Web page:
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What happened to the large wooden carving of a Native American that stood at Greenfield Park in the 1970s and 80s?

Ben Steelman
StarNews

In 1976, Hungarian-American sculptor Peter Toth erected a 25-foot wooden bust of an Indian warrior and donated it to the City of Wilmington.

Part of Mr. Toth’s “Trail of Whispering Giants,” series, the statue was to have been one of a series of 50, depicting native Americans in each of the states. It was carved from a single oak tree, shipped from Conway, S.C., by Army reservists.

Peter Toth's original wooden Indian, which once stood at Greenfield Lake, rotted. But he came to Columbus County and did two more, one of which stands in front of the N.C. Museum of Forestry in Whiteville. Photo by Beverly Tetterton, New Hanover County Public Library.

 

For a while, the Indian stood near the boathouse at Greenfield Lake, near the park’s former Third Street entrance. In 1979, however, parks officials moved it to a grove of trees off a scenic trail near Lions’ Bridge. The move drew protests from Mr. Toth, who claimed it had been hidden from view.

By 1986, the Indian was showing signs of damage by termites and other insects, as well as carved initials. In that year, Wilmington’s City Council voted to loan the statue to the Waccamaw Siouan Indians, and it was moved to tribal grounds at Buckhead in Columbus County.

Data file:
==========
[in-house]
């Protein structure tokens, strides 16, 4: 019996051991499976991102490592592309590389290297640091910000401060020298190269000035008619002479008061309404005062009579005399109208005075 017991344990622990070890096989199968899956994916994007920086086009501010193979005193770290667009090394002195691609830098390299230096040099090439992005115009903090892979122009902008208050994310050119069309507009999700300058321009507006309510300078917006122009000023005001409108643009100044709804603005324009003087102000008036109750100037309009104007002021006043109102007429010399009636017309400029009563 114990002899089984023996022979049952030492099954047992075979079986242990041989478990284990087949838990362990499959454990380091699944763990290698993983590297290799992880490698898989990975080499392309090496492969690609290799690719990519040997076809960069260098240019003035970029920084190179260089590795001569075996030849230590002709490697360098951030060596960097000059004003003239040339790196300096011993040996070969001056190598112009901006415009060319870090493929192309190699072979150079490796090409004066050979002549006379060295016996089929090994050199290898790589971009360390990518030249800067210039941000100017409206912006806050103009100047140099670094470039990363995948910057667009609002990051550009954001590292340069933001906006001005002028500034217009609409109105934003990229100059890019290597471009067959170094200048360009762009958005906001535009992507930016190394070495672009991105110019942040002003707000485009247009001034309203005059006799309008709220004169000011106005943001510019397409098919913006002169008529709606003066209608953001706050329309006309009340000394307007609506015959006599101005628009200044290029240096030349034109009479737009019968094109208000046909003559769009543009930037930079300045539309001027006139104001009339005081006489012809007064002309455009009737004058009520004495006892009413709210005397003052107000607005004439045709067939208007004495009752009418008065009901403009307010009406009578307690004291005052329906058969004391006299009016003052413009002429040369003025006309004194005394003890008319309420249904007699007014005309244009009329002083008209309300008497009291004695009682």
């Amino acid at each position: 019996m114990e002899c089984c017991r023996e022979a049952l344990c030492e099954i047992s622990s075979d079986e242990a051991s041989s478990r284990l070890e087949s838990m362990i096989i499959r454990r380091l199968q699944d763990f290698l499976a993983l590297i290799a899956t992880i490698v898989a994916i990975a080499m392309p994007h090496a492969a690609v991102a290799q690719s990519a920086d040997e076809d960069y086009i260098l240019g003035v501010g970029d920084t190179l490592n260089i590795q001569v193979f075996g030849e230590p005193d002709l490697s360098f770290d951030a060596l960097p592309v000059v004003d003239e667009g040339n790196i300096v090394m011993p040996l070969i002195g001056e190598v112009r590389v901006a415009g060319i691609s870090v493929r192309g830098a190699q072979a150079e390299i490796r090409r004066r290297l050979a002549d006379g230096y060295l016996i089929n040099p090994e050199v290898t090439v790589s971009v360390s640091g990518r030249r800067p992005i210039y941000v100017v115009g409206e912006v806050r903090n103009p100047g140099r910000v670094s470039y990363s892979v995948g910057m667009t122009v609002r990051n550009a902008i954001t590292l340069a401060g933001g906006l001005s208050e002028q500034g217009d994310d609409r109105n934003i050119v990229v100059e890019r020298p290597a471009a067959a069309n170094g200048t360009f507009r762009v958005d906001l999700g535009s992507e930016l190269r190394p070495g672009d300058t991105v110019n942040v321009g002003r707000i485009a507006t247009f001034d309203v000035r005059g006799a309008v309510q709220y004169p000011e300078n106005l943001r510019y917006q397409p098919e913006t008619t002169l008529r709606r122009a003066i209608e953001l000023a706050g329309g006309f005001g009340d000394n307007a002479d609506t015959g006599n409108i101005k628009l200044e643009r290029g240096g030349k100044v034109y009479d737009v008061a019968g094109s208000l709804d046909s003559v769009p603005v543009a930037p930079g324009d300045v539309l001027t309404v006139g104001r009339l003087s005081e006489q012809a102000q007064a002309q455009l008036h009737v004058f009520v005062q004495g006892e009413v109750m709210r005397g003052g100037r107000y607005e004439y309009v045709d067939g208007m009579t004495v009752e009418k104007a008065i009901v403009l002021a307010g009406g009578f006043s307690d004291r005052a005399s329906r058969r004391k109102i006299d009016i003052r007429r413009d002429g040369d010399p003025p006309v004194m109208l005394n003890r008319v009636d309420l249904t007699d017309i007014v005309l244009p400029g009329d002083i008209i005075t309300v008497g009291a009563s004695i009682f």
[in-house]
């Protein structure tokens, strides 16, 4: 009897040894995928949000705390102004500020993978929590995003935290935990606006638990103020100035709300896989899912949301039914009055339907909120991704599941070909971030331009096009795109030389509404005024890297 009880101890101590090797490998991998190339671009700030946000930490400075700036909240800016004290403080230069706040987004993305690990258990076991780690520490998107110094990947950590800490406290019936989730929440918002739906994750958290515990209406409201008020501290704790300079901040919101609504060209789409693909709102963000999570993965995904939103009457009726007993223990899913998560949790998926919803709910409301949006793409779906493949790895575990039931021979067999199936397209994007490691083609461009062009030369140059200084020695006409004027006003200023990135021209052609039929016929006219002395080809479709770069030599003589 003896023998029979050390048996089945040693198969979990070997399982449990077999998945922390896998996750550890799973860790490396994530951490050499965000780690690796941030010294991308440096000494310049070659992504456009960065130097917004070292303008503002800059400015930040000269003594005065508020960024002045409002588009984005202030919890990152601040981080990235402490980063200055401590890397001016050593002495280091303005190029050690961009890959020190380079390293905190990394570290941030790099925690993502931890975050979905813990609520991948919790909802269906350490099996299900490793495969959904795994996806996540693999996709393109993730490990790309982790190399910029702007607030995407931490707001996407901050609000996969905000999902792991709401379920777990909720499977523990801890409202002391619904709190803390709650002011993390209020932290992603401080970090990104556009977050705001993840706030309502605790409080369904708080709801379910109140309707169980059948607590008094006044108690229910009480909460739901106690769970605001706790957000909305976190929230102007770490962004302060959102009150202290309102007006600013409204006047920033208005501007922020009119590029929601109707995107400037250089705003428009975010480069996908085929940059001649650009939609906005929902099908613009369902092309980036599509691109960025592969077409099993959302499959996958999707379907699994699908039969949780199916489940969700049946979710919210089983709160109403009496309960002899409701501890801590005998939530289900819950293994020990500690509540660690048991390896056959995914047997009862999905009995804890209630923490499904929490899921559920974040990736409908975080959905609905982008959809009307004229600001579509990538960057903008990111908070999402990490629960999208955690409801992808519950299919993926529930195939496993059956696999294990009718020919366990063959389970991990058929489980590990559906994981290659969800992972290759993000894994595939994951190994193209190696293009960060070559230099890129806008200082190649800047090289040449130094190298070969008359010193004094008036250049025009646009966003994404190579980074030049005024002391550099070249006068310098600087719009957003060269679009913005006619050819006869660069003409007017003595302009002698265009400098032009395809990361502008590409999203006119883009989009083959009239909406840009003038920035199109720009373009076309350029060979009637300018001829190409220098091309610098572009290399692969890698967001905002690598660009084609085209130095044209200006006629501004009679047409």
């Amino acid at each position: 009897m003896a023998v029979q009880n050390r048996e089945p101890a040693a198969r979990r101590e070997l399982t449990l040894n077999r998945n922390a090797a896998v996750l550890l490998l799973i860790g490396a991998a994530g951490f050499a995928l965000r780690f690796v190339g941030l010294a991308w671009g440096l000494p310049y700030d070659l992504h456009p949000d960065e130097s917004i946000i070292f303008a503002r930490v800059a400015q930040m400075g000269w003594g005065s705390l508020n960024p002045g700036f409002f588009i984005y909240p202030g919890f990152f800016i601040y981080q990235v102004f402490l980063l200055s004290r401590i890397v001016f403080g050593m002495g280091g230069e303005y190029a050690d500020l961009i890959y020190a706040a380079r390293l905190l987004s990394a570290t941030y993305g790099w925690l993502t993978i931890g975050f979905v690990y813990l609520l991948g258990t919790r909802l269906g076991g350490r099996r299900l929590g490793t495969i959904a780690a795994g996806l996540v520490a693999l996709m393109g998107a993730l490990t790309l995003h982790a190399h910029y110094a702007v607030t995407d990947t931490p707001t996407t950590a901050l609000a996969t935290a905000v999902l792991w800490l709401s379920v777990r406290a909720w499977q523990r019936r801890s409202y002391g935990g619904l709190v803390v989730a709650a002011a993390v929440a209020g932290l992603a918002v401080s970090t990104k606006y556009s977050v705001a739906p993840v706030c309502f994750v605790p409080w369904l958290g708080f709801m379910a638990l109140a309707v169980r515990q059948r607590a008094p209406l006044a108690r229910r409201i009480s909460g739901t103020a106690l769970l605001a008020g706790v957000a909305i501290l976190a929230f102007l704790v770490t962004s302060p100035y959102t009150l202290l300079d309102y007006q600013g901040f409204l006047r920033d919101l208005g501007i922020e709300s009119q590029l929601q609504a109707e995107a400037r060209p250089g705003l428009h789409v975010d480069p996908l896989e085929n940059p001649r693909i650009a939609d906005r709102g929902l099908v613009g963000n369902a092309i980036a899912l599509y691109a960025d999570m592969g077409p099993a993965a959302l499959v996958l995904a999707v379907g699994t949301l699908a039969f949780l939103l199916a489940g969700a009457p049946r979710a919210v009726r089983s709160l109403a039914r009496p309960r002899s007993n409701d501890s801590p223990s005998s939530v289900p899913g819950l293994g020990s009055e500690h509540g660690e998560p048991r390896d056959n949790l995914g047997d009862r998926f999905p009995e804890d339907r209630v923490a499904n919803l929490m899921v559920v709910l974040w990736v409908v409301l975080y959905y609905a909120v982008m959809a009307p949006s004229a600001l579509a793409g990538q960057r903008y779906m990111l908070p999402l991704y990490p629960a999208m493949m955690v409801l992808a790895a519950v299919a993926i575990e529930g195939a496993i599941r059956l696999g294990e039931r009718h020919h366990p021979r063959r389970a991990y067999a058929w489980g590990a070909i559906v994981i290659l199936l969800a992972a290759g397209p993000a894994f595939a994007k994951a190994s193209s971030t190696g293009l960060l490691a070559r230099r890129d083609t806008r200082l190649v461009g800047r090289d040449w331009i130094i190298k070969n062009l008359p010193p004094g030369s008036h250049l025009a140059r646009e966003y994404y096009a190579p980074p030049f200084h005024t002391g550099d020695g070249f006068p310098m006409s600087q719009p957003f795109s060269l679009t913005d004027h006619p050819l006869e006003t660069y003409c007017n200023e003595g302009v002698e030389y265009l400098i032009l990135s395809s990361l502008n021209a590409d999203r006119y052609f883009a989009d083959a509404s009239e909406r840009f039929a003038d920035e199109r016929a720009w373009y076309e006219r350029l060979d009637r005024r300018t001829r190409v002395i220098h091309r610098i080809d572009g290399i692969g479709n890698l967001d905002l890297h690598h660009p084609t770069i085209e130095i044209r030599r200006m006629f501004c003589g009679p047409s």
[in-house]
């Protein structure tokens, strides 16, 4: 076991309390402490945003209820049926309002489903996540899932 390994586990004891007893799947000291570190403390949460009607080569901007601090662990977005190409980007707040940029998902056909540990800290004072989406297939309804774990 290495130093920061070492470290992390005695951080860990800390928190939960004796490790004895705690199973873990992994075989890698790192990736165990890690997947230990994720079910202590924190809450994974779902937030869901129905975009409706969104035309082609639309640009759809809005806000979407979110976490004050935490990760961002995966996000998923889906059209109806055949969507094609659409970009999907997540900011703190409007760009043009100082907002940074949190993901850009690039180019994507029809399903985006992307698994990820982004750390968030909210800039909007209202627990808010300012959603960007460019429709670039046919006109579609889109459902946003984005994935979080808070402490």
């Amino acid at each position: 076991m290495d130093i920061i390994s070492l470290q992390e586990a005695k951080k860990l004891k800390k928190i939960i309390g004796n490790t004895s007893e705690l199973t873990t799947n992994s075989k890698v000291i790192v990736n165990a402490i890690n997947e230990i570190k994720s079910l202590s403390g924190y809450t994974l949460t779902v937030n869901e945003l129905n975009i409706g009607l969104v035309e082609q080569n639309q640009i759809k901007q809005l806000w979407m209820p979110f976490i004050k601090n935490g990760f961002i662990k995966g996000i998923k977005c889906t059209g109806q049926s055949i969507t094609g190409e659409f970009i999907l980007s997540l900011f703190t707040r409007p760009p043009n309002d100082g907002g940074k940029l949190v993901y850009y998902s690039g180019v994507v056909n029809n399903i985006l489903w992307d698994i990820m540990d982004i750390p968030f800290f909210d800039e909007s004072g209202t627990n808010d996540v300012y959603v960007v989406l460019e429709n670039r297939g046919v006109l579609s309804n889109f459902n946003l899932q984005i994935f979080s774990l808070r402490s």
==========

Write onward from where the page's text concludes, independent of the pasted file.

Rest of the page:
According to Beverly Tetterton, history librarian with the New Hanover County Public Library, the Mr. Toth’s Indian rotted after it was sent to Buckhead. Toth came back to Columbus County while in his 60s and sculpted two new ones, one for Buckhead and one for the N.C. Museum of Forestry in Whiteville. The one at the Forestry Museum still stands in front of the museum at 415 South Madison St.

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Lee Morey

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One Response to “ What happened to the large wooden carving of a Native American that stood at Greenfield Park in the 1970s and 80s?”

  1. On April 3, 2012 at 3:24 pm David wrote:

    I’m curious to know if it still exists or has rotted away.



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